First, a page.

Friday, January 18, 2008

Fishballs For The Adamsonian Soul

Raul Agner (11/2/2006)

"The Best Things In Life Are Free" is the title of a 1956 musical film and a 1992 Janet Jackson-Luther Vandross hit song.
But most especially, it's an enduring catchword, a wise reminder that even without shelling out cash, many good things come our way or that money can't buy many of life's essentials.
Free Things Around
That slogan rings true in Adamson University, a veritable grab bag of "freebies" that appear to have been dropped from above though no one asked for them. By some measure they may not be the best but they are free nonetheless for everyone to savor. Not that the university enjoys a special treatment from heaven's dispensers of graces, because many of these can also be found in other places. It's only a matter discovering and realizing that they've been there all these years and appreciating their real value.
Such as the trees inside the campus that play their roles quietly: as giver of cool shade, as recycler of San Marcelino's toxic emissions into breathable oxygen or as pliant sculptural forms adding pleasant aesthetics to the campus landscape (that’s multi-tasking long before humans adopted it in the workplace!). Often, they would send a short message, in the shedding of a leaf, that life is a cycle of endings and beginnings, of change and renewal.
Imposing and postcard-perfect, the SV building is another free thing we enjoy. One can simply feel good in its hallowed halls or one's sagging spirits can find solace in the beauty and strength of its neoclassical architecture that at the same time evokes endurance and tenacity. Its rich history gives the Adamsonian a sense of pride and lets him bask in an inherited glory. It would be nice to wrap the building like a gift, because it is, (the way the installation artist-couple Christo and Jeanne-Claude did with the Reichstag in Berlin and other structures), if only to dramatize its significance.
Other good things are found in the campus. Tinted glass doors can double as instant mirrors for walk-by grooming. Those craving for mental nourishment have the numerous journals and magazines in the library to pig out on. The throbbing dynamism of student activities fires up anyone's passion for life. In corridors and walkways, the congenial smile people flash makes your day a tad bearable. The big-crowd anonymity gives one a kind of psychological security cloak; and in the ethereal serenity of the chapel, one can feel the reassuring presence of the Maker …and Freegiver.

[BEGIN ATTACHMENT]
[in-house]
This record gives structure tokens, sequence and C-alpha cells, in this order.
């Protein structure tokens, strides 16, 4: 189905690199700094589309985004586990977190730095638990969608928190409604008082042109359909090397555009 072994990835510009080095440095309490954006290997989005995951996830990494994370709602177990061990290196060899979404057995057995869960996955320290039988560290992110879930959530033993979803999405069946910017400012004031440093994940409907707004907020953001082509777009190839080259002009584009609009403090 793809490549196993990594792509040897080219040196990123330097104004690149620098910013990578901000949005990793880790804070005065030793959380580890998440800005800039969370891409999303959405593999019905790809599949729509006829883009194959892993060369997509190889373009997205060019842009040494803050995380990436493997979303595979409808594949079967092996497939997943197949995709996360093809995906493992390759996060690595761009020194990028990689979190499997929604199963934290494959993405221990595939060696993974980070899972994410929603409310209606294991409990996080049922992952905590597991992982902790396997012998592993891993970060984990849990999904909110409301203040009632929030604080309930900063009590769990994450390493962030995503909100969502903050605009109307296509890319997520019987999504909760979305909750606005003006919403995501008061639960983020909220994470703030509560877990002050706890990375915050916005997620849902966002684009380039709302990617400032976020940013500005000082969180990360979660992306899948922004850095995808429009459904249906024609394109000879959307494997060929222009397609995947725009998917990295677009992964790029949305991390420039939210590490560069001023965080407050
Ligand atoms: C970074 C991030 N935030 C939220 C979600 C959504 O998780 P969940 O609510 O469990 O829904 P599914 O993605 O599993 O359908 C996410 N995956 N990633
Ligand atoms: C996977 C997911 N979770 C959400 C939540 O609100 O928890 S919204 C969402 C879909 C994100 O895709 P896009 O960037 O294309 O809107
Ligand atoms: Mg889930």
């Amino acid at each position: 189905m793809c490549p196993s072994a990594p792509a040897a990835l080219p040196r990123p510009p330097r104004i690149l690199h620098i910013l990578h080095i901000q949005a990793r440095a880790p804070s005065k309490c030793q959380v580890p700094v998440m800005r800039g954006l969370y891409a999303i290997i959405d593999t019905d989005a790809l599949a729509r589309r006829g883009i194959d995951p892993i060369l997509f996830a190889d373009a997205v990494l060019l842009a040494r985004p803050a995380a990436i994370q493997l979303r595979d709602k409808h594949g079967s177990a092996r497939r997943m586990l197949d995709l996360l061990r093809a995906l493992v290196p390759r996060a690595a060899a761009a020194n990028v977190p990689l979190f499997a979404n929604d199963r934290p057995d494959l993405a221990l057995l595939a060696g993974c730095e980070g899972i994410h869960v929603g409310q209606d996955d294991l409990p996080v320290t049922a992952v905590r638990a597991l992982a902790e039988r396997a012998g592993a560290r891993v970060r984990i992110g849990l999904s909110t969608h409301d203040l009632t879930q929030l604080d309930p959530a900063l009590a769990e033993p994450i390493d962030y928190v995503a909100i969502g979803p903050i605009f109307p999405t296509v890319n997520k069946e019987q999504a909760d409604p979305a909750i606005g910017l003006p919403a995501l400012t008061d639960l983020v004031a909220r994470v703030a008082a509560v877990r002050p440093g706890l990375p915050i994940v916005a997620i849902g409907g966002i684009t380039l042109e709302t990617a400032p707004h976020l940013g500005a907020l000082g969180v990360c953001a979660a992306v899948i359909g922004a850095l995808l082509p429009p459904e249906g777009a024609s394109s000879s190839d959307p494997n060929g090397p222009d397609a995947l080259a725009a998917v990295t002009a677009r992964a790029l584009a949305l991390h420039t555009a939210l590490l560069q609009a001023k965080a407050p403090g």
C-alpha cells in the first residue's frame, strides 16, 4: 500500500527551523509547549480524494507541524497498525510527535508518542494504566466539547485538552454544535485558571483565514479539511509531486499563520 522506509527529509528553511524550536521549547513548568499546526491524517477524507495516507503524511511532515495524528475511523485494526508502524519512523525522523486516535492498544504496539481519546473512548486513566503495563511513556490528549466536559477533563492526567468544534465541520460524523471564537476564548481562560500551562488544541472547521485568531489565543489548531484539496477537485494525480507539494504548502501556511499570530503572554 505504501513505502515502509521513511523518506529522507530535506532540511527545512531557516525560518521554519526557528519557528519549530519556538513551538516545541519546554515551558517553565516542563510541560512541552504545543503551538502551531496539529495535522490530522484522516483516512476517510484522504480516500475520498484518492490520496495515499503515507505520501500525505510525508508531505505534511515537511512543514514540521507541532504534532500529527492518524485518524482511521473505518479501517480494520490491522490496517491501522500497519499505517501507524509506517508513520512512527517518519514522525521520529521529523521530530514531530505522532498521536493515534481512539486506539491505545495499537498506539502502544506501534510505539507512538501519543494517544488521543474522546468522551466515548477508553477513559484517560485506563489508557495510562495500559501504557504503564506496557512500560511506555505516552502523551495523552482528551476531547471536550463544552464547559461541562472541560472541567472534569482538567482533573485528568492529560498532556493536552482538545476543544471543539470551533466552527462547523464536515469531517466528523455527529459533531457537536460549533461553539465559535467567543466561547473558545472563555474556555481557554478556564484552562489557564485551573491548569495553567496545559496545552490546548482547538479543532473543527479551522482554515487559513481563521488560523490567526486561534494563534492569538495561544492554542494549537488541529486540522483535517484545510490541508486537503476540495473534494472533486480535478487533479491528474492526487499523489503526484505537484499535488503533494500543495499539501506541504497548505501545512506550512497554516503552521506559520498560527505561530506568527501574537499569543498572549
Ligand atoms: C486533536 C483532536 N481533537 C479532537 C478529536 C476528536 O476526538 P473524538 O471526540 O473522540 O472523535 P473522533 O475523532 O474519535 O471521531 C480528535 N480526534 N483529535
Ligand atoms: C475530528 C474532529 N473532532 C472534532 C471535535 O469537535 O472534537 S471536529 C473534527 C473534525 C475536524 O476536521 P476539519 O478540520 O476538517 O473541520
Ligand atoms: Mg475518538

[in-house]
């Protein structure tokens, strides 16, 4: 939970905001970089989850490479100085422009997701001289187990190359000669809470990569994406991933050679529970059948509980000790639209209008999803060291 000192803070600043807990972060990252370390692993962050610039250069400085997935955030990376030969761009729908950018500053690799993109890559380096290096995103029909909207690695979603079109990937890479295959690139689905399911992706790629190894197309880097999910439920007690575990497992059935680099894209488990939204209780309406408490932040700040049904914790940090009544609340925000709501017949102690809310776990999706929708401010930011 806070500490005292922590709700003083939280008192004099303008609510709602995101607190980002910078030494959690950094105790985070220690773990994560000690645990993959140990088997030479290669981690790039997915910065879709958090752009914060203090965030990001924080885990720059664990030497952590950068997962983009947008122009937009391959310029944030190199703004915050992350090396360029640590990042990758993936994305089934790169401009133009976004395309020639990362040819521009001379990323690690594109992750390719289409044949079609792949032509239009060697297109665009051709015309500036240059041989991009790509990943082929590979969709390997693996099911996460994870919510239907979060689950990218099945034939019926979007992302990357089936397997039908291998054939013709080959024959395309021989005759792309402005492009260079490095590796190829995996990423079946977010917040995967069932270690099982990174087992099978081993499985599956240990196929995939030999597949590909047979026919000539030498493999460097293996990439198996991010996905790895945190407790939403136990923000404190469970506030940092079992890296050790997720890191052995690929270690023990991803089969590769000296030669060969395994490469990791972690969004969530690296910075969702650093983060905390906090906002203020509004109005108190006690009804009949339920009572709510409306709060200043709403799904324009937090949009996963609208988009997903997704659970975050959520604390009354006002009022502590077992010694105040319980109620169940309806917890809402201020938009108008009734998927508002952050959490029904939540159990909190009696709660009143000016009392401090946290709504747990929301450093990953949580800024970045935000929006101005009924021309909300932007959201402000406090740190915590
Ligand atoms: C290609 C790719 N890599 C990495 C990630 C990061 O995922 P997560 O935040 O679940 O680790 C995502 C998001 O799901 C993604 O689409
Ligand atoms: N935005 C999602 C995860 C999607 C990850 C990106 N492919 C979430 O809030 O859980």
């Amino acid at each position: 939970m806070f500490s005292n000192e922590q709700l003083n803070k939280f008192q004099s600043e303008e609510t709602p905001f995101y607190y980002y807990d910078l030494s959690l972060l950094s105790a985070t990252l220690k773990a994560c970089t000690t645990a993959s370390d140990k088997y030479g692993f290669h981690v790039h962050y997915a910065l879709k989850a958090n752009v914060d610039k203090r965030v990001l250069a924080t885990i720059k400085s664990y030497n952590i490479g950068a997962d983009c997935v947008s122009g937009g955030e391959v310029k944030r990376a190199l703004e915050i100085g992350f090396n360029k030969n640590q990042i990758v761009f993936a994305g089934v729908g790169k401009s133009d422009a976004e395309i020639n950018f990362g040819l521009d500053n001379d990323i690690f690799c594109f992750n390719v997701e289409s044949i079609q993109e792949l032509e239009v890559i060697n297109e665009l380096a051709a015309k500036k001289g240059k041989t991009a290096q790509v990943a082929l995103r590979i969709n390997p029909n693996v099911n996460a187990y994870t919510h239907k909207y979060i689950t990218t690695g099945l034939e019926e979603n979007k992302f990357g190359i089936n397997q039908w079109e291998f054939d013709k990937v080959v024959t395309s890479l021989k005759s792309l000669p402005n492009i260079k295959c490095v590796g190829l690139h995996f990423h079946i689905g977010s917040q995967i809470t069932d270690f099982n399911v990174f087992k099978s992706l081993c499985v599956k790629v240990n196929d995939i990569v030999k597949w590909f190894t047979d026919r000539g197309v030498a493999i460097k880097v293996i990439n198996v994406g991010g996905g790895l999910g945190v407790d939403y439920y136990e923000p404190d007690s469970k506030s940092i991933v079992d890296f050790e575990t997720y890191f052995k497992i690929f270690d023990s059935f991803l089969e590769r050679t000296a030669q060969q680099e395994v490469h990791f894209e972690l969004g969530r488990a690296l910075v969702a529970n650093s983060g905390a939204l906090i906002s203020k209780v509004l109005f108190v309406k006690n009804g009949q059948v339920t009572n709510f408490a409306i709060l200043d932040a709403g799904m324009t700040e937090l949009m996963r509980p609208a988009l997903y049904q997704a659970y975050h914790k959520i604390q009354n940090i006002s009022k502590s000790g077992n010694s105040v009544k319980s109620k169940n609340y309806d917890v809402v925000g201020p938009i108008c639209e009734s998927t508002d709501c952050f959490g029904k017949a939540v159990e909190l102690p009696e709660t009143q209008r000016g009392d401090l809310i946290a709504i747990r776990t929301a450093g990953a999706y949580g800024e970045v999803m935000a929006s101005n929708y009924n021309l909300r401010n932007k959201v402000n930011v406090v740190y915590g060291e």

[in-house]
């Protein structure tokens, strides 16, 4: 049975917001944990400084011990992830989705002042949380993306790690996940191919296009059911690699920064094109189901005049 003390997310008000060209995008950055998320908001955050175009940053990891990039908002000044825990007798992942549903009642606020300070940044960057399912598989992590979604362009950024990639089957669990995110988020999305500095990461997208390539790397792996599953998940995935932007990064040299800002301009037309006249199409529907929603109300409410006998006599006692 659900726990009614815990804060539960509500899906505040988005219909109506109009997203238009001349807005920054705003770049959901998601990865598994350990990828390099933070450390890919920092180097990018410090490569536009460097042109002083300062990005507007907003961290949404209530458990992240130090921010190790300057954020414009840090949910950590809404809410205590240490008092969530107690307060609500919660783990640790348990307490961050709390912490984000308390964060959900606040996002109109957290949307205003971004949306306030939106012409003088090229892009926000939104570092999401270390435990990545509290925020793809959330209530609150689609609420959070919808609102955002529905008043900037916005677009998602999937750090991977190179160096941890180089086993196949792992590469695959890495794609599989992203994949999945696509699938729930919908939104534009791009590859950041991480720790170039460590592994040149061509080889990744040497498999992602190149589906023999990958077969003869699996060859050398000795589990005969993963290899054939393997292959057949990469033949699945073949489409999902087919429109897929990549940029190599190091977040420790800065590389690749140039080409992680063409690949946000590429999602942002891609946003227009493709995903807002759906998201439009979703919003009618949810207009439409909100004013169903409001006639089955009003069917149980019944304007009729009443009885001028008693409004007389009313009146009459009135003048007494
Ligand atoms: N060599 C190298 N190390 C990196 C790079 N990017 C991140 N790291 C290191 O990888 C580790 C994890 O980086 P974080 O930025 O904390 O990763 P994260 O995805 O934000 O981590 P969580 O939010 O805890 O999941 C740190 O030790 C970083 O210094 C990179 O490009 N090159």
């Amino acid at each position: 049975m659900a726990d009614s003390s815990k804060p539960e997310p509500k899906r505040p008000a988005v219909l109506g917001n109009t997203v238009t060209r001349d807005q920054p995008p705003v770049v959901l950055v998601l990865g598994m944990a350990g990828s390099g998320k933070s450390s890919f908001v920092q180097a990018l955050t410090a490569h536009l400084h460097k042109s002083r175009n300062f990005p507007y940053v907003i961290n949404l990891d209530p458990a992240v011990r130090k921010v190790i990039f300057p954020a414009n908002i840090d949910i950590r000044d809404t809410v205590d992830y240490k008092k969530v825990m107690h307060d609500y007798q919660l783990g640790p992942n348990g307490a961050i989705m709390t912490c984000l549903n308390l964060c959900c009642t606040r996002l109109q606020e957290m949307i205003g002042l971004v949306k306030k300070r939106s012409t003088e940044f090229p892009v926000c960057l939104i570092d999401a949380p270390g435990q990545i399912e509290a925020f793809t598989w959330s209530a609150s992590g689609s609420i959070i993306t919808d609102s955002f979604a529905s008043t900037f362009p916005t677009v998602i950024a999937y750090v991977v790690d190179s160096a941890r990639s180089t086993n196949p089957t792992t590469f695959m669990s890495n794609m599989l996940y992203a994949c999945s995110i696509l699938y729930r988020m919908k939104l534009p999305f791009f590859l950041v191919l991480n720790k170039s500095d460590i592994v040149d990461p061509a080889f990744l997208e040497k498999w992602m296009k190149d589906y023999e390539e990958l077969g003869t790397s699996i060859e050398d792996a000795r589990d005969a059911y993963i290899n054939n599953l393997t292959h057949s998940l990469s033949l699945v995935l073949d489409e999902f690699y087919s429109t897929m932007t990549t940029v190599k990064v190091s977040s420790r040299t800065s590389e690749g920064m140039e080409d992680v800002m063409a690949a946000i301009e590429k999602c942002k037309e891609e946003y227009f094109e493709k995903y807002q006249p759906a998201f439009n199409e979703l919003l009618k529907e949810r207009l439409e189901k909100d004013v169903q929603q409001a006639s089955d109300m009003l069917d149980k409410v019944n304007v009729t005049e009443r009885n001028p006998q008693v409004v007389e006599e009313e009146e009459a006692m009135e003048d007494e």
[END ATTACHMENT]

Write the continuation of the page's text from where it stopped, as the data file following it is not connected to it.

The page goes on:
Person- Gifts
But more important are people who make a difference in your quotidian living. And they are for free at all times. There’s the kind classmate who helps out with your problems. There's the restroom cleaner that makes our answering to nature's calls a pleasant trip to an almost clinically sterile spot. Not to mention the roving security person who gets out of his way to maintain order or help people locate a classroom or office. Of course no one can ignore the traffic aide who risks health, life and limb so Adamsonians can reach the other side of the street intact.
This inventory and hundreds of other examples, enough to fill a book, point out only one fact: in our university, free gifts - big or small things and nice people - abound. No need to be extraordinarily perspicacious to sense their presence; only those in hopelessly irreversible “eyes-wide-shut” mode won't notice. A line in a song says, “you don’t know what you got till it’s gone." Knowing and valuing the free things and people around us lessens the chance of losing them.
In reality, when we come to think of it, each one of us is a gift. Every person can give or share himself or his gifts with others, a "person-gift." A community made up of mutually and freely giving “person-gifts" is an ideal groundwork for a socially oriented institution like Adamson.
In whatever form and quantity the free gift comes, it nourishes our souls to some degree, the way fishballs, a snack staple for many Adamsonians, succeeds in sustaining an empty stomach up until the next full meal, or even if none, comes.

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